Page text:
SJSU in the News: July 19 Celebration of Life Planned for Alumnus, “Tireless Advocate for Individuals With Disabilities”

Richard W. Patterson, Resident of San Jose

Originally published in the San Jose Mercury News July 3, 2011

Richard died unexpectedly from a stroke on June 22, 2011 at Valley Medical Center, surrounded by family and friends and colleagues. He was 48 years old. Richard was employed by the Rehabilitation Research Center at the Santa Clara Valley Medical Center in San Jose. He was the Clinical Support Coordinator for Persons with Traumatic Brain and Spinal Cord Injuries since 1995 and led the peer-support counseling program there for the past 15 years. He was a tireless advocate for individuals with disabilities, committee member for the Public Authority for In-Home-Supportive-Services, a co-chair of the Disability Advisory Commission for the City of San Jose, and instrumental in the start-up and success of Accessible Adventures for People with Disabilities. He received his Bachelor’s Degree in Kinesiology with an emphasis in Adapted Physical Education in 1996, and his Master’s Degree in Counseling Education with an emphasis in Traumatic Injury and Lifestyle Counseling in 1998, both from San Jose State University.

At the age of 19, Richard himself suffered an accident which left him a quadriplegic. He spent a year in the very hospital where he would later come to be a very valued employee. At the time of his accident, Richard’s goals were unclear but he loved life in the fast lane and especially race car driving.

Richard’s life turned out very different than anyone could have imagined. Once he decided, not to accept his fate, but instead to make the most of the life, he did just that. He became an inspiration for thousands, and his legacy will continue to inspire thousands more.

Richard never let his disability keep him from doing what he wanted to do. He loved skydiving and eventually set the world record for the highest tandem parachute jump by a disabled person. He took scuba diving lessons, drove a race car, piloted an airplane and competed in the Special Olympics in swimming. He was a spokesperson for Canine Companions of Santa Rosa and received three assistance dogs. He loved his dogs! He was also on the board of the Tapestry in Arts event in San Jose.

Richard was preceded in death by his mother, Edna Daigh, less than a year ago. He is survived by his father, Robert Patterson of Las Vegas, NV, his step-father Lawrence Daigh of Groveland, CA, his sisters, Susan Hellsten of Sunsites, AZ, Robin Patterson of Groveland, CA, and Sally Patterson of San Jose, CA, his step-sister, Kirsten Lennen of Groveland, CA, and step-brothers, Steve, Eric and Kurt Daigh of Idaho. He is also survived by the love of his life, his fiance, Ligia Andrade of San Jose, CA.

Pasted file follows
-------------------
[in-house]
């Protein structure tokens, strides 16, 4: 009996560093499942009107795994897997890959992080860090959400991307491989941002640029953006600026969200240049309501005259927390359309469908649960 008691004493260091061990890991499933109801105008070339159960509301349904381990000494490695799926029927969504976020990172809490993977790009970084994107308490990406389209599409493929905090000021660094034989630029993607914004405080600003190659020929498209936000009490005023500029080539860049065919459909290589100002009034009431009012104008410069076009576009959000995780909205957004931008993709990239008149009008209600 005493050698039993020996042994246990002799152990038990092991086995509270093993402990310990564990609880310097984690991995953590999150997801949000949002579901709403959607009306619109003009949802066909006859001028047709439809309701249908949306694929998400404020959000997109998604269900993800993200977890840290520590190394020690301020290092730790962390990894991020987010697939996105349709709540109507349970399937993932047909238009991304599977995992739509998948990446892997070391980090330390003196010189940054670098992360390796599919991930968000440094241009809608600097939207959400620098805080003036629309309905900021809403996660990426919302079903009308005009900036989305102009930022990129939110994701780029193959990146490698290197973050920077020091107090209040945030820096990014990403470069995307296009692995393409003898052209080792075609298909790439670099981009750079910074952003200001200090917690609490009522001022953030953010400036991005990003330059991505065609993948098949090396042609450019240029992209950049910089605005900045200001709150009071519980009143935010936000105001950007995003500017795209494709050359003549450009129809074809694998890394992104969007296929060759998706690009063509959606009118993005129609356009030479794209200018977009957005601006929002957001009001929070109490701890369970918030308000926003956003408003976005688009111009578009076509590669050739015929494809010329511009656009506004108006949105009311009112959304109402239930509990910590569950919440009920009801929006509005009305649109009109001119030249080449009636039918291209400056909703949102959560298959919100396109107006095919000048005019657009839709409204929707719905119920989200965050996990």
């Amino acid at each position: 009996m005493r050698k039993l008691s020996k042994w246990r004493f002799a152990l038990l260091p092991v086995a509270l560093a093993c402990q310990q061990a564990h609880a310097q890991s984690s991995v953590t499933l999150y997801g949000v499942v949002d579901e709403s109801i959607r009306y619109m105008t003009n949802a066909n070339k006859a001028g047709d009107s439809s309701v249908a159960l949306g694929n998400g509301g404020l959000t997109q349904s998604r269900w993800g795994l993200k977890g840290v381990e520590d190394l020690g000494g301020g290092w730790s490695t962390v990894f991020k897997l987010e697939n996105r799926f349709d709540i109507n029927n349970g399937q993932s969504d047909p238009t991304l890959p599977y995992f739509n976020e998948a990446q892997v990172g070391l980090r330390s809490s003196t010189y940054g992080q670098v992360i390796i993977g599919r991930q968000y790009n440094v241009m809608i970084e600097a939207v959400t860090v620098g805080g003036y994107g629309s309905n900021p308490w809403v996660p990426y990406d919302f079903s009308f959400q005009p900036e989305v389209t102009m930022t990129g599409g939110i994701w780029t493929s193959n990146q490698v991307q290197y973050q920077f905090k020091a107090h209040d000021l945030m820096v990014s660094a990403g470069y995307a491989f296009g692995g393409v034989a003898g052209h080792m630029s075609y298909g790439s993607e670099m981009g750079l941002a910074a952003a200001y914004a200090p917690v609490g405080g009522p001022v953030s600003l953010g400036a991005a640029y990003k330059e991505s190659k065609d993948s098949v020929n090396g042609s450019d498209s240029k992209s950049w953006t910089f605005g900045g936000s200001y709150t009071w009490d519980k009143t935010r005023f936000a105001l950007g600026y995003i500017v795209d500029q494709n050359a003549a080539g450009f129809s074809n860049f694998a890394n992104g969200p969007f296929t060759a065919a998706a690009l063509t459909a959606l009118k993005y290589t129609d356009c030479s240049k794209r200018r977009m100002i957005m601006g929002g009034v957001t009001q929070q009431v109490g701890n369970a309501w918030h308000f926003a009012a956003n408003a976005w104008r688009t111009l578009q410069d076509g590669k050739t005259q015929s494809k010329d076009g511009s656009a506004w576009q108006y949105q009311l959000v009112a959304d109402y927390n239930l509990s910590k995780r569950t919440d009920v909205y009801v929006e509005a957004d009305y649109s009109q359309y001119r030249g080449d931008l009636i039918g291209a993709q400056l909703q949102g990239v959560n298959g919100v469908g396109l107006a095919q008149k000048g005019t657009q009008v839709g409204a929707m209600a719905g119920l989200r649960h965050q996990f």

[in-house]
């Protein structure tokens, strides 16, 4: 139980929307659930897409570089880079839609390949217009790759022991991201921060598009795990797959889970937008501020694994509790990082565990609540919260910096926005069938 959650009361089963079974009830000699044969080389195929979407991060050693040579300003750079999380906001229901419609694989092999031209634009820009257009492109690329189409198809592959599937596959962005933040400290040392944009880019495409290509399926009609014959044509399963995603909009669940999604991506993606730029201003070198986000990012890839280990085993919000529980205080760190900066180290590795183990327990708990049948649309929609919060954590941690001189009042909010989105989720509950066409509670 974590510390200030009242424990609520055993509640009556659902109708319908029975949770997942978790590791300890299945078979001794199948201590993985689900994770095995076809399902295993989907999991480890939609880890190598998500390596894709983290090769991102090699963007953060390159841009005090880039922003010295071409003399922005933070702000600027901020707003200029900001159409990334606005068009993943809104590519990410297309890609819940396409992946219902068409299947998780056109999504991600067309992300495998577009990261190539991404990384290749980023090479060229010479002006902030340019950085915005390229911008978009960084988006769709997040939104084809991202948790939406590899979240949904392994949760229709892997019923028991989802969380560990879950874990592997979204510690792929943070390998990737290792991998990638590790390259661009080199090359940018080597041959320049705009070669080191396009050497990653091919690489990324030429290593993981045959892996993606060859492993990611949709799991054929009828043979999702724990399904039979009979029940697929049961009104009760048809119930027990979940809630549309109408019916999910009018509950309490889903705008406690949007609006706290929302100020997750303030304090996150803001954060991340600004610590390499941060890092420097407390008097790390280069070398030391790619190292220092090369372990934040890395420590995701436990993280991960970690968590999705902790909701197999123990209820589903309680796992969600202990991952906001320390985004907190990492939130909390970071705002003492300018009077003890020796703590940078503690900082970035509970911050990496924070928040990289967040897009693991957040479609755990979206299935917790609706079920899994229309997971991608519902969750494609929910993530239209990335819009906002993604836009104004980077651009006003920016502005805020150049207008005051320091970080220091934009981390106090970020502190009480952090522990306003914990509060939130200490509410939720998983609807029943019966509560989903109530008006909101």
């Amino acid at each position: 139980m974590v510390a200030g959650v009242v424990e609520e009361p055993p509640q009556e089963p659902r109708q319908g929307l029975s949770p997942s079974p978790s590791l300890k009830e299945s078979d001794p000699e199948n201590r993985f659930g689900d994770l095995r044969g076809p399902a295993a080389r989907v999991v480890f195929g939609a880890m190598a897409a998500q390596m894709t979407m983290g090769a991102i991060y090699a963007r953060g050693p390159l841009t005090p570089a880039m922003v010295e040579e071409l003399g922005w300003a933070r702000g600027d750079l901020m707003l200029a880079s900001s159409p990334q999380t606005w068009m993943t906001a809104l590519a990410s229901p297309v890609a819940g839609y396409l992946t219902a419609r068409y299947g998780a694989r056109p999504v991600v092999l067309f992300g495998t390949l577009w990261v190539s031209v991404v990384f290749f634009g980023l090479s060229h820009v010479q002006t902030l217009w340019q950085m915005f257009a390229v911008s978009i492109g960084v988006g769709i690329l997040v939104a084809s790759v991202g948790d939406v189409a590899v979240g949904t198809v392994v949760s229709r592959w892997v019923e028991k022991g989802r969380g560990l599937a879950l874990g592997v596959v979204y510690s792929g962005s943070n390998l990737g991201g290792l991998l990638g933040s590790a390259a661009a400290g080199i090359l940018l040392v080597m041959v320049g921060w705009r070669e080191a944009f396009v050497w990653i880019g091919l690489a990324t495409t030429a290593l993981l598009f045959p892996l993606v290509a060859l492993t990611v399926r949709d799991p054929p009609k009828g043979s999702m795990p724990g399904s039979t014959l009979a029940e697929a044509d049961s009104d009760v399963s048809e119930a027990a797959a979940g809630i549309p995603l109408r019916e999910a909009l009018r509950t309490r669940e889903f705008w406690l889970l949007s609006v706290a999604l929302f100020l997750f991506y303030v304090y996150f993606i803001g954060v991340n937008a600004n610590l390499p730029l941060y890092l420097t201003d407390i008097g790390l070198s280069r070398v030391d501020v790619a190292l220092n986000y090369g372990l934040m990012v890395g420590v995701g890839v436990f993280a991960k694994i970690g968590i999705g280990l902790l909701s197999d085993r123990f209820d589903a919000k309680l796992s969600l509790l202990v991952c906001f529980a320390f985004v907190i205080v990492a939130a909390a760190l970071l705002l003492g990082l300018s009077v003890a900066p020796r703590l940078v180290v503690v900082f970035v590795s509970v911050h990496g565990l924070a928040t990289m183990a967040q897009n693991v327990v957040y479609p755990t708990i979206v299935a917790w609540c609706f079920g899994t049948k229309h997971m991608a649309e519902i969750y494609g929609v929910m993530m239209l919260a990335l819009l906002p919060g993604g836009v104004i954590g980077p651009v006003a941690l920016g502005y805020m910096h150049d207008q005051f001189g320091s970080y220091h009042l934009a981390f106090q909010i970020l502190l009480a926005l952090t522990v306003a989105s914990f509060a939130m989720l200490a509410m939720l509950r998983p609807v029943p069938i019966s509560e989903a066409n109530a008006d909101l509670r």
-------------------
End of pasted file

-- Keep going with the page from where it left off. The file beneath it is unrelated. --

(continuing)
A Memorial and Celebration of Richard’s life will be held on July 19th at The Pointe, 3695 Rose Terrasse Circle, San Jose, CA from 3:00 p.m. – 5:00 p.m., refreshments to follow. A foundation has been set up in Richard’s name to continue the work that was so important to him. Please visit if you wish to donate or if you just want to browse the website.

Nick Cukar wearing a jersey and in mid clap.

A Graduation Story – Fulfilling A Family’s First

Nick Cukar wearing a jersey and in mid clap.

Midfielder Nick Cukar scored 25 goals in his career as a Spartan. (Photo by Terrell Lloyd)

Thousands graduated from college at the San Jose State University May 28 Commencement, and it was an extra special moment for Nick Cukar.

For Nick, earning his bachelor’s degree in kinesiology is fulfilling on many levels as he is the first in his family to graduate from college.

“It means everything,” said the veteran San Jose State soccer midfielder. “Everything I worked for, coming in my freshman year and not expecting anything, came together. I’m the first person in my family to graduate. It’s a big deal.”

“My dad (Tony) went to trade school and my mom (Lysette) got an AA.”

“I think they’re pretty excited. They’ve been pushing this since the beginning of fall. ‘You’re graduating, you’re graduating.’ This is a big first step and they’re pretty happy.”

A three-time Academic All-Mountain Pacific Sports Federation honoree, Nick wants to use his degree to continue a path in sports and work with a professional sports organization in the areas of management or marketing.

“I’m looking in the sports management side possibly with the (San Jose) Sharks,” said Nick when asked about his future plans. “I did an internship at the SAP Open (professional men’s tennis).”

Nick, who started in every soccer match of his career at San Jose State University, will take advantage of every experience both on and off the soccer field in getting his first job.

“I’m going to use every resource I can. I’m going to reach out to everybody I can.”